- New mandatory public health measures in effect April 6.
- Get vaccinated: Everyone 55+. Many 16+ with health conditions. Walk-ins for AstraZeneca.
Every person in Alberta relies on the health system, which is why Alberta’s government is protecting it during COVID-19.
The collective sacrifices made by Albertans throughout the pandemic are significant. They are being made not just to protect ourselves, but to protect others, our livelihoods and the provincial health care system.
Hospitalization data shown below will be updated monthly.
More than 5,000 people have been hospitalized due to COVID-19.
The demands on Alberta’s health system peaked in late December and are slowly declining, but remain high.
As demand for hospital beds has risen, the health system has been able to keep pace. Alberta Health Services (AHS) increased capacity to ensure that beds are ready when Albertans needed them.
We are maintaining the health system’s high capacity right now. If Alberta experienced the same sort of rapid growth that occurred in November and December while hospitalizations remain high, the health system would be severely impacted.
This is a key reason Alberta is pursuing a measured, cautious approach to reducing public health measures.
Chart 1: Hospitalizations and ICU rates
Alberta saw an increase in ICU admissions due to COVID-19 in the fall. The result was that, in November and December, as hospitalizations rose, AHS took steps to create additional ICU capacity.
While ICU admissions are decreasing, the limited ICU capacity is another reason that Alberta is adopting a cautious approach to easing restrictions.
Chart 2: COVID and non-COVID ICU patients (Adult General System ICU)
Average hospital capacity by zone
COVID-19 has impacted different parts of the province to different degrees at different times. This is also true for specific hospitals, which have seen admissions rise at varying times during the pandemic.
The increased strain caused by high COVID-19 hospitalizations impacts every region. Alberta has a provincial health system. This means many patients from outlying areas may get taken care of in the larger cities.
High hospitalizations in any part of the province both directly and indirectly impact every Albertan seeking medical care.
Chart 3: Hospital admissions by zone
Chart 4: Weekly hospital admissions in selected hospitals
Surgical wait lists and volume
COVID-19 has impacted the volume of surgeries that can be conducted in Alberta at any given time.
Due to rising hospitalizations and the potential impact of COVID-19, Alberta has been forced to postpone non-emergency or non-urgent surgeries at multiple points.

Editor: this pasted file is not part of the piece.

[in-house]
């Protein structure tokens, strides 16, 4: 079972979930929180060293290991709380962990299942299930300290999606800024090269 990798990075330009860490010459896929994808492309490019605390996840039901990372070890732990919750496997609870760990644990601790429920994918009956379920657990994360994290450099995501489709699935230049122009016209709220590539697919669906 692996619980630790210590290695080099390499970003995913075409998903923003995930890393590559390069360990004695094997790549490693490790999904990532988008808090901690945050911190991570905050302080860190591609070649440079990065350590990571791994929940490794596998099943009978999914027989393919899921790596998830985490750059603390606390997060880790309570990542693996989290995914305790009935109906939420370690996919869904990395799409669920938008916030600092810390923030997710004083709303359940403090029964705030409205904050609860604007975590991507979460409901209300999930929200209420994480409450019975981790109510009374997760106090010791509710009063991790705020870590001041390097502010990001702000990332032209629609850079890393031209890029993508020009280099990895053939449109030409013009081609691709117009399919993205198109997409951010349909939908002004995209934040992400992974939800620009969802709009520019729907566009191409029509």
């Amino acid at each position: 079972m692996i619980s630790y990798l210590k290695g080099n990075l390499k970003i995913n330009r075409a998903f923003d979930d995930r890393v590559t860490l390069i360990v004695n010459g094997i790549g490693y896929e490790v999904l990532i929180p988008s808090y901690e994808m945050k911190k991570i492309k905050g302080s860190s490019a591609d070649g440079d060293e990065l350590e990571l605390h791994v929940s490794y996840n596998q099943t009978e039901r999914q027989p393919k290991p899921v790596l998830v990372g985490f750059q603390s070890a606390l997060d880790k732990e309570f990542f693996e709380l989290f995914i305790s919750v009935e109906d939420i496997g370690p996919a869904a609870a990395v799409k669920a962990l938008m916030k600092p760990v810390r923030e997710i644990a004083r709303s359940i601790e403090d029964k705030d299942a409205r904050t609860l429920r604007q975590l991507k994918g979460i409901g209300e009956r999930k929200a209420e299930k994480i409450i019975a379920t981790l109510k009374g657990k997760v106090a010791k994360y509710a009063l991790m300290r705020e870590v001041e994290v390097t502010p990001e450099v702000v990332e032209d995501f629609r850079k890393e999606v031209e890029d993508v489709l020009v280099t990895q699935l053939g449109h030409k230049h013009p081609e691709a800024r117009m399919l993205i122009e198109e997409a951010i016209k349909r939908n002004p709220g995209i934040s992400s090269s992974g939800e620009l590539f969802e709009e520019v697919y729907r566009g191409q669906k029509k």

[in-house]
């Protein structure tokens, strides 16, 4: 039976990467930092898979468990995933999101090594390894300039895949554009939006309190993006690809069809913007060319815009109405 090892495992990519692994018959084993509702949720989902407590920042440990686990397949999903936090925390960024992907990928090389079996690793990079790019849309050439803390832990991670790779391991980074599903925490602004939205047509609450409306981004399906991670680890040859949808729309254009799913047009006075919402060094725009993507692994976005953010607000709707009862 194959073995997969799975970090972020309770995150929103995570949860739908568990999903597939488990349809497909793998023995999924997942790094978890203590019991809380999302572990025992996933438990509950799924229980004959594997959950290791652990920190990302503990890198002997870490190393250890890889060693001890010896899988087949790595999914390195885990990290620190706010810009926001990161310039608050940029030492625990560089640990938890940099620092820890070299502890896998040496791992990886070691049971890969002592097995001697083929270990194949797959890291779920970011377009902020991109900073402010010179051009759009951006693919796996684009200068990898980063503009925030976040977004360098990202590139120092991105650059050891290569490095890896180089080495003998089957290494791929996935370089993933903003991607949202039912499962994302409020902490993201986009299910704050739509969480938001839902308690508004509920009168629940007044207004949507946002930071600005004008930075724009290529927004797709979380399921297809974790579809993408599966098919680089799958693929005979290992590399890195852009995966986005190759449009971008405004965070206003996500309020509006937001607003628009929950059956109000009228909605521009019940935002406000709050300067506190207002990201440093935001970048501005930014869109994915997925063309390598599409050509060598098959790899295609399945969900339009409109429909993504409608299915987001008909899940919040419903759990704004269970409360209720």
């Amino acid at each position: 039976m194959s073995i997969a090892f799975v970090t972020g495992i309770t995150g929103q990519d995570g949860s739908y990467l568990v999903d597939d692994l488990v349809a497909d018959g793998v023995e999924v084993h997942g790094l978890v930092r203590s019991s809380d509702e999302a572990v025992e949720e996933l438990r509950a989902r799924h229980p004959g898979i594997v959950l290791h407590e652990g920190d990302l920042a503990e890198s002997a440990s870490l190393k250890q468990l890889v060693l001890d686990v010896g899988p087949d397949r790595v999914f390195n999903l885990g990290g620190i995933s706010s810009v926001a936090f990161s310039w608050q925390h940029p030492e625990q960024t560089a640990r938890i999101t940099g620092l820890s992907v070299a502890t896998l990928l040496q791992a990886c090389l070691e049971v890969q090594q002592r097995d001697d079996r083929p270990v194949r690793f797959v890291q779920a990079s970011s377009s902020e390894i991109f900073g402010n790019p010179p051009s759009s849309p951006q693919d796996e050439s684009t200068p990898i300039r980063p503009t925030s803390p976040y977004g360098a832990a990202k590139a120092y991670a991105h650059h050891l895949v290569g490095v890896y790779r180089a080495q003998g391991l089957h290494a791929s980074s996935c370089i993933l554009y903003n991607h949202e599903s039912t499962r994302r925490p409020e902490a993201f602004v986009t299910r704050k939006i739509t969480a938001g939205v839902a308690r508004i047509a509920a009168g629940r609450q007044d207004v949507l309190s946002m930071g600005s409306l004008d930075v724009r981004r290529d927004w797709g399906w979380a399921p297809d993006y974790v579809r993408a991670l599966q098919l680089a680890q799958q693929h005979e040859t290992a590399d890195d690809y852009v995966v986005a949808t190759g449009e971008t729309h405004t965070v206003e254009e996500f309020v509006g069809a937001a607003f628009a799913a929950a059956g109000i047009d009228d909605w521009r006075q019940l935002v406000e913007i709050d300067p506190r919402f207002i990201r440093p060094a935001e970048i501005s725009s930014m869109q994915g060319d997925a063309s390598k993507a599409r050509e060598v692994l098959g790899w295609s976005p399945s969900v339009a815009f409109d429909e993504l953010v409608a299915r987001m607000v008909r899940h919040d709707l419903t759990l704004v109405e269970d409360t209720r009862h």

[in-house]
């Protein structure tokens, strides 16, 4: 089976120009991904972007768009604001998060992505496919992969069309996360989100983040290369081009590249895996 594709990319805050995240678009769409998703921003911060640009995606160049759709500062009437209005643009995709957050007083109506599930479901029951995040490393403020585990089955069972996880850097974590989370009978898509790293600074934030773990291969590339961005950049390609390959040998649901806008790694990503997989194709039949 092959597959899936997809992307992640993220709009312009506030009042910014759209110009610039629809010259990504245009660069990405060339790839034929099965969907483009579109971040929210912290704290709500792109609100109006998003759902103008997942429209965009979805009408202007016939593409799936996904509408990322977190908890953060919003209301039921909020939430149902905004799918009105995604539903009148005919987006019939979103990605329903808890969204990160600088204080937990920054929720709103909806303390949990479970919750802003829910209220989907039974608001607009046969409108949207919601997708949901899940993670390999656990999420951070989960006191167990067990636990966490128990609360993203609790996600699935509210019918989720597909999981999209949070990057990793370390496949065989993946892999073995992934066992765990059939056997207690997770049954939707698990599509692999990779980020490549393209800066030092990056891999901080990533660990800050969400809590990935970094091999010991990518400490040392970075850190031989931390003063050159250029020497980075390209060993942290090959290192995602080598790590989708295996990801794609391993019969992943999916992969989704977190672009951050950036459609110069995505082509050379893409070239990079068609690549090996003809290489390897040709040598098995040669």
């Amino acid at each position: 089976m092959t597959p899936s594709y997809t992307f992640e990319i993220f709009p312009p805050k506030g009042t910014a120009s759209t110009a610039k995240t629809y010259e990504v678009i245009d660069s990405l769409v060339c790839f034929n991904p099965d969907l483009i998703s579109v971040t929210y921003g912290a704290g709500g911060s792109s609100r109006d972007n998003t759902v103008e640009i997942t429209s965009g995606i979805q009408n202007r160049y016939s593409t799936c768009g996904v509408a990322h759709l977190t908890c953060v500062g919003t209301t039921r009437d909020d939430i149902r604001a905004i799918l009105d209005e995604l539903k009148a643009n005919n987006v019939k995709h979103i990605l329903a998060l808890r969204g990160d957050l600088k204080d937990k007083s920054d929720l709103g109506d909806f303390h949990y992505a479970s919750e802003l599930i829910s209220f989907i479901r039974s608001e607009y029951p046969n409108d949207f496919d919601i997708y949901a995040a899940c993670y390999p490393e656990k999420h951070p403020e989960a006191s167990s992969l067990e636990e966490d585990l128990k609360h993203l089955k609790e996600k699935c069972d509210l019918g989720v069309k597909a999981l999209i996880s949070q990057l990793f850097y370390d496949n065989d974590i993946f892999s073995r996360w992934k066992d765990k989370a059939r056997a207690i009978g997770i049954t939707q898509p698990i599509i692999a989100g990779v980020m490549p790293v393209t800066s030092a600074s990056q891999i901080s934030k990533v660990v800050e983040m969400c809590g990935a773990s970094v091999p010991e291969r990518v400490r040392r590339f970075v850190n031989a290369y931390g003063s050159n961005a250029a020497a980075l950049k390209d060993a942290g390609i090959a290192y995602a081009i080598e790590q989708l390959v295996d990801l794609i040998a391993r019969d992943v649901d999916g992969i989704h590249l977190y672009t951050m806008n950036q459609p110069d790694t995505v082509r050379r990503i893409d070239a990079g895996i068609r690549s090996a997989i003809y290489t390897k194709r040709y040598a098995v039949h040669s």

Alberta had to delay non-urgent scheduled procedures during the first rise of cases in spring 2020. Once cases decreased, the system ramped up to catch up on surgeries. Despite best efforts, Alberta has had to scale down surgeries during the rise of cases in winter 2020. This impacts quality of life for thousands of Albertans.
Every delayed surgery means people with long-term chronic medical issues that could be helped with surgery, may have to wait even longer to get relief.
Alberta’s government is working to reduce surgical wait lists as effectively as possible.
Chart 5: Surgical volume: April to December 2020
Chart 6: Surgical volume comparison 2020 vs. 2019
COVID-19 vs. influenza
From 2016 to 2020, the highest number of hospital admissions at one time for influenza was with 205 patients in 2017-18. In contrast, peak COVID patient admissions occurred December 30, 2020, with 795 patients.
Chart 7: Average number of patients census – Influenza vs COVID-19
Alberta is actively working to limit the spread of new COVID-19 variants, which are circulating around the world.
New variant strains of COVID-19 were first identified in the United Kingdom, South Africa and Brazil, and have since been identified in many other countries around the world. These strains are appear to spread more easily than other COVID-19 strains.
Although the variant has not taken hold in Alberta, we must be cautious. If variants spread widely, it could lead to rapid growth in new cases, hospitalizations and ICU admissions.
Alberta is monitoring for these variants of concern. Case growth, including the growth of variants, is an important consideration as all decisions around easing restrictions.
See here for updates on the COVID-19 variants in Alberta.
A path forward
Alberta is bending the curve to protect our health system, but we must be careful not to lift restrictions too quickly.
A roadmap was developed to help Albertans understand how restrictions will be eased in steps over the coming months. A Path Forward outlines the sectors that will see gradual restriction changes at each step based on hospitalization benchmarks.
Once hospitalizations are within range of the benchmark, decisions to move to the next step will be considered. The lowest-risk activities in each sector will be considered for change first.
Moving between steps will happen at least 3 weeks apart to assess the impact on cases.
See here for Alberta’s 4-step path forward.